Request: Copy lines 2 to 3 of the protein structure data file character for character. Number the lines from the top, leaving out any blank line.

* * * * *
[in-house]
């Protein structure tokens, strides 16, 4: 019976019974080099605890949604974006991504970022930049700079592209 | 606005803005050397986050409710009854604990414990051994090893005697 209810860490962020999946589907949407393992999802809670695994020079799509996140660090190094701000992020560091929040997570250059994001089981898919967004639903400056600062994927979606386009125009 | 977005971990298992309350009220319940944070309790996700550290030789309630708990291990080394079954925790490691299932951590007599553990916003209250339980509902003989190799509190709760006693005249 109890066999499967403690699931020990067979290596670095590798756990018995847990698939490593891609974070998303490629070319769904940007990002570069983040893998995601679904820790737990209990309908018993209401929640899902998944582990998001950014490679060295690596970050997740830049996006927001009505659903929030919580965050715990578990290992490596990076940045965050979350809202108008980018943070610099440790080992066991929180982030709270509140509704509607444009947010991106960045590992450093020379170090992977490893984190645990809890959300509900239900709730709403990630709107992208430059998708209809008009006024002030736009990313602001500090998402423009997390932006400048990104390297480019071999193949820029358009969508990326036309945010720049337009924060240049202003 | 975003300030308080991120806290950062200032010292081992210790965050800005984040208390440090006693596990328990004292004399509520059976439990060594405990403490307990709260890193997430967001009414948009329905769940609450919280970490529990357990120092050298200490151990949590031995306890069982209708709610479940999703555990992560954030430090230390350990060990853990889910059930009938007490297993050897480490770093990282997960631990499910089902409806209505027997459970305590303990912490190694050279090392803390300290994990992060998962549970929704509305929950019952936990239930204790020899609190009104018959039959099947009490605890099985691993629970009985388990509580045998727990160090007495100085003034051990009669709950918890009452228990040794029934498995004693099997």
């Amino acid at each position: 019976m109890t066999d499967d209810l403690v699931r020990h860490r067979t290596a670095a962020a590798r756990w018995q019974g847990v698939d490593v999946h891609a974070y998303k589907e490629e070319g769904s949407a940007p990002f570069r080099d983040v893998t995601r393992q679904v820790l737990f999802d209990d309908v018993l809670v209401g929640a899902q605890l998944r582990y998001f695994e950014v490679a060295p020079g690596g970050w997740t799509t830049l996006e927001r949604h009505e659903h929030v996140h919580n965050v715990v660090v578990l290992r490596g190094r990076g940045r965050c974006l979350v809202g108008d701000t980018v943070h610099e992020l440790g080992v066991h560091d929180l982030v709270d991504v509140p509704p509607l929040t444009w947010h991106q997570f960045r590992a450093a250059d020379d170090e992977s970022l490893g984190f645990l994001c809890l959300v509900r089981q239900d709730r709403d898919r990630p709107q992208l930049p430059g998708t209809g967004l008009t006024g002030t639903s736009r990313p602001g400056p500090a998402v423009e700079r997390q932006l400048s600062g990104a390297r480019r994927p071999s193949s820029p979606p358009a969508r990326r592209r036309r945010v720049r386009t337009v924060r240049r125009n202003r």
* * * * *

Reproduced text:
């Protein structure tokens, strides 16, 4: 019976019974080099605890949604974006991504970022930049700079592209 | 606005803005050397986050409710009854604990414990051994090893005697 209810860490962020999946589907949407393992999802809670695994020079799509996140660090190094701000992020560091929040997570250059994001089981898919967004639903400056600062994927979606386009125009 | 977005971990298992309350009220319940944070309790996700550290030789309630708990291990080394079954925790490691299932951590007599553990916003209250339980509902003989190799509190709760006693005249 109890066999499967403690699931020990067979290596670095590798756990018995847990698939490593891609974070998303490629070319769904940007990002570069983040893998995601679904820790737990209990309908018993209401929640899902998944582990998001950014490679060295690596970050997740830049996006927001009505659903929030919580965050715990578990290992490596990076940045965050979350809202108008980018943070610099440790080992066991929180982030709270509140509704509607444009947010991106960045590992450093020379170090992977490893984190645990809890959300509900239900709730709403990630709107992208430059998708209809008009006024002030736009990313602001500090998402423009997390932006400048990104390297480019071999193949820029358009969508990326036309945010720049337009924060240049202003 | 975003300030308080991120806290950062200032010292081992210790965050800005984040208390440090006693596990328990004292004399509520059976439990060594405990403490307990709260890193997430967001009414948009329905769940609450919280970490529990357990120092050298200490151990949590031995306890069982209708709610479940999703555990992560954030430090230390350990060990853990889910059930009938007490297993050897480490770093990282997960631990499910089902409806209505027997459970305590303990912490190694050279090392803390300290994990992060998962549970929704509305929950019952936990239930204790020899609190009104018959039959099947009490605890099985691993629970009985388990509580045998727990160090007495100085003034051990009669709950918890009452228990040794029934498995004693099997």
């Amino acid at each position: 019976m109890t066999d499967d209810l403690v699931r020990h860490r067979t290596a670095a962020a590798r756990w018995q019974g847990v698939d490593v999946h891609a974070y998303k589907e490629e070319g769904s949407a940007p990002f570069r080099d983040v893998t995601r393992q679904v820790l737990f999802d209990d309908v018993l809670v209401g929640a899902q605890l998944r582990y998001f695994e950014v490679a060295p020079g690596g970050w997740t799509t830049l996006e927001r949604h009505e659903h929030v996140h919580n965050v715990v660090v578990l290992r490596g190094r990076g940045r965050c974006l979350v809202g108008d701000t980018v943070h610099e992020l440790g080992v066991h560091d929180l982030v709270d991504v509140p509704p509607l929040t444009w947010h991106q997570f960045r590992a450093a250059d020379d170090e992977s970022l490893g984190f645990l994001c809890l959300v509900r089981q239900d709730r709403d898919r990630p709107q992208l930049p430059g998708t209809g967004l008009t006024g002030t639903s736009r990313p602001g400056p500090a998402v423009e700079r997390q932006l400048s600062g990104a390297r480019r994927p071999s193949s820029p979606p358009a969508r990326r592209r036309r945010v720049r386009t337009v924060r240049r125009n202003r």